Sara receives $500, free festival registration, and an invitation to read the winning poem at Split This Rock Poetry Festival in April 2016.

Second Prize: "Being Called a Faggot While Walking the Road to Clemson, South Carolina" by D. Gilson, Washington, D.C.
D. Gilson receives $250 and free registration at the April 2016 Split This Rock Poetry Festival. 

Third Prize: "A Wet Daydream" by Nadia Sheikh, Tallahassee, FL. 
Nadia receieves $250 and free registration at the April 2016 Split This Rock Poetry Festival.

Honorable Mention: "First Light" by Chen Chen, Syracuse, NY. 
Chen receives a signed copy of Sam Taylor's book, Nude Descending an Empire.


Letter From the Water at Guantanamo Bay
-- Sara Brickman

They do not want me to be a river, but I am unstoppable.
                 I am the perfect instrument. Capable

of every sound, but here the only sound you hear under
                                         me is No. Is, Please. The men

in uniforms strap them to the wood
                 and call it water-

boarding, like drowning is an amusing summer sport.
                                         They hood them into darkness, and tilt their heads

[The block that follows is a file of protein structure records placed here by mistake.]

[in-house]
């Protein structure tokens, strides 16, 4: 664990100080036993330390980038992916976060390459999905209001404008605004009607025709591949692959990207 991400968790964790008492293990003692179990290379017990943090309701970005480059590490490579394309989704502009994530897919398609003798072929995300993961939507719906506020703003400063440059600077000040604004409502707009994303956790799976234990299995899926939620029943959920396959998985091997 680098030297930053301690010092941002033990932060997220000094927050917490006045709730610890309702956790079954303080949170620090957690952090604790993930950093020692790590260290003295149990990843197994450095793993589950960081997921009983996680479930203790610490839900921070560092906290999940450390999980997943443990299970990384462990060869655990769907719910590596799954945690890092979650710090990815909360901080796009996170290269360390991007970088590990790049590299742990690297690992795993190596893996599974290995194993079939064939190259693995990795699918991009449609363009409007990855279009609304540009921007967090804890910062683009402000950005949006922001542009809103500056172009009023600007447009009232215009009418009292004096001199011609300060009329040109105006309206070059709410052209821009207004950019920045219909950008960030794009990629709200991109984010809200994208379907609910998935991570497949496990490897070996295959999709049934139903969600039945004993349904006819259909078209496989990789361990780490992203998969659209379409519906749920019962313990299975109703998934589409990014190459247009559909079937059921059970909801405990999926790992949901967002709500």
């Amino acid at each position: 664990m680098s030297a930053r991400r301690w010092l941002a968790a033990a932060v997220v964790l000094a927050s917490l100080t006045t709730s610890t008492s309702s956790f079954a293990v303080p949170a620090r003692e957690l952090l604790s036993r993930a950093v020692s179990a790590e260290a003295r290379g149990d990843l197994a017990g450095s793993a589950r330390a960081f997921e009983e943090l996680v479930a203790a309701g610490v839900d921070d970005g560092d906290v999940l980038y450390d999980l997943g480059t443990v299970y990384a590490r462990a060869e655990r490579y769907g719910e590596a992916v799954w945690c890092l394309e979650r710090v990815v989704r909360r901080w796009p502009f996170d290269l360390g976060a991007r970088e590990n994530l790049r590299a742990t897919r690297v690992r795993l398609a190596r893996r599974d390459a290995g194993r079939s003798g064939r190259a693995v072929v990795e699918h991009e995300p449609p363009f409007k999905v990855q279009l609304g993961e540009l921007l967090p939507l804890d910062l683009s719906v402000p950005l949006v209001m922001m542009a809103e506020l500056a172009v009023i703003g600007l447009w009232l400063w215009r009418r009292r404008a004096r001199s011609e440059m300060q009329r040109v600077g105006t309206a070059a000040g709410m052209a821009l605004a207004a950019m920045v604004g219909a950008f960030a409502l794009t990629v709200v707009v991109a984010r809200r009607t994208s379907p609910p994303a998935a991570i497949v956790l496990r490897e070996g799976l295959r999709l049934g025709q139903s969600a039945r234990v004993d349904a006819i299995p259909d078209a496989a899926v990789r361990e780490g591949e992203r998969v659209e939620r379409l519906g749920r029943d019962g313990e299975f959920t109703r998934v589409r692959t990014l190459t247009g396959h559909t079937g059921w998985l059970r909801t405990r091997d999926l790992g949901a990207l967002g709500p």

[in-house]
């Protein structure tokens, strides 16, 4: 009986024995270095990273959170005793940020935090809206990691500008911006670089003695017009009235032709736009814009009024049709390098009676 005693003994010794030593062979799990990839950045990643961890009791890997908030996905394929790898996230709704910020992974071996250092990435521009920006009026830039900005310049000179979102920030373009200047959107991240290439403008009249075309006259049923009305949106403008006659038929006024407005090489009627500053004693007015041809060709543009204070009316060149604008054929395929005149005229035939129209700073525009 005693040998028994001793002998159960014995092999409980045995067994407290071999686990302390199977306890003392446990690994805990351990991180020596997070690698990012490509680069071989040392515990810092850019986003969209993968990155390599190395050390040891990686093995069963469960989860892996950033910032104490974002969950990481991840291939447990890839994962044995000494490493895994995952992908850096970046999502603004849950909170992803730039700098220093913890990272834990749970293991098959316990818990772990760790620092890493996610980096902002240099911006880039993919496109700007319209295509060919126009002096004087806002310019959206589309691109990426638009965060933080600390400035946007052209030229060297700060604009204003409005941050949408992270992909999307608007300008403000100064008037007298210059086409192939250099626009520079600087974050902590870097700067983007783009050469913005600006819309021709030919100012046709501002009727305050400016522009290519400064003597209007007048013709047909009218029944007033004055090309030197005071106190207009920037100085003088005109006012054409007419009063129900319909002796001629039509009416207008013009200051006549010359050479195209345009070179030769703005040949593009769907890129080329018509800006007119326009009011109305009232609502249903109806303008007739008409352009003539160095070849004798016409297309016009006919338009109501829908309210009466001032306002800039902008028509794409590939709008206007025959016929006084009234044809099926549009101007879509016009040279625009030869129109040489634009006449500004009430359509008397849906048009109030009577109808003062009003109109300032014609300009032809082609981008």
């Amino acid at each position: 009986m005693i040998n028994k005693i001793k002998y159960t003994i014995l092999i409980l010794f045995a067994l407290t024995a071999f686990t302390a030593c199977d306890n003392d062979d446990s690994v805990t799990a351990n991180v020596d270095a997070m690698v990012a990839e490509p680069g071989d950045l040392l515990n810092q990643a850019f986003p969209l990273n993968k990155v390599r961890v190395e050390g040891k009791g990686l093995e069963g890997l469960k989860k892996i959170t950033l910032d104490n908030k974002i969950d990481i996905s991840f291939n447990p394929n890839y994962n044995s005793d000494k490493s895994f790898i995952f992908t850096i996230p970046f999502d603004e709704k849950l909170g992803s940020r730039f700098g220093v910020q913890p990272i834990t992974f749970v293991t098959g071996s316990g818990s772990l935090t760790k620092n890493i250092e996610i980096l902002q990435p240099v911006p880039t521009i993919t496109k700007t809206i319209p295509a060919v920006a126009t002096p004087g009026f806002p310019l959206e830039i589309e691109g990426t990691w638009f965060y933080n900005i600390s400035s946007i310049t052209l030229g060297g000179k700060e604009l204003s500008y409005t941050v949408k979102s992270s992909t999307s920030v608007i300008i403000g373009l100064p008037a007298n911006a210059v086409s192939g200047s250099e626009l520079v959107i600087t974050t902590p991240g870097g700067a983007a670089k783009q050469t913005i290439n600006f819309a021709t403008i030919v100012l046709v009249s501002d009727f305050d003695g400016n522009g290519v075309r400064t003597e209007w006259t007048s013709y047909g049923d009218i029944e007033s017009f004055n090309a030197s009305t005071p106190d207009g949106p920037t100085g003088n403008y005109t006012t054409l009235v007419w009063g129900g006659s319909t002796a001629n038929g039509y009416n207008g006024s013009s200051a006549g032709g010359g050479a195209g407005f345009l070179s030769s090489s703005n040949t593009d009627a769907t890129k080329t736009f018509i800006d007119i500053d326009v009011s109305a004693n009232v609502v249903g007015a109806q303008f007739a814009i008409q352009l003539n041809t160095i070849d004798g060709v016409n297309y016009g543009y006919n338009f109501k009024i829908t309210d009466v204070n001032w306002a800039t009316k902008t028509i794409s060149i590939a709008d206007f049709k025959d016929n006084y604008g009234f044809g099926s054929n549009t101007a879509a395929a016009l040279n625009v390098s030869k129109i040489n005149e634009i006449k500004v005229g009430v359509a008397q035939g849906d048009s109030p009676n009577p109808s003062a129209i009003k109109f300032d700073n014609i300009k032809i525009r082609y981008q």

back, pour me up nose and throat until they can't breathe without sucking
                 me in. Inside the prisoners' lungs, I see only panic,

and mothers. The men in uniforms say they do this
                                         to get   “the information.”

I do not know what this   “getting”
                 means. I only know swallow

and crush
                                         undertow and rip-

tide. I have been
                 the moon's wife, but here I taste of mold

and rust.
                                         They line me up

with their scalpels, their chains,
                 their American pop music

played all night
                                         to drive the men crazy, to get    the information

I do not know what desperation
                 feels like

but I imagine it is why the water in these men
                                         crawls out of their eyes to say hello


Strange, isn't it? To be 58% a thing and yet
                 recoil             when you hear its rush—
Don't you know this? Silly human
                                         with a dog-tag hanging round your neck,

that you are made of me? Connected
                 to all the humid rot in this dungeon air—

how you make a puppet of the current
                                         in you, soldier.

How fast you make an ocean into a gutter
                filled with blood and shit—

looking for answers? Like you could find an oracle
                                         in more death

you drainers
               of the heart. I made you.

Do you think the first creature crawled out of me
                                         to invent                                       torture?

I understand why you do this.
                                         I know what it is
               to close your eyes and see only the thousands of dead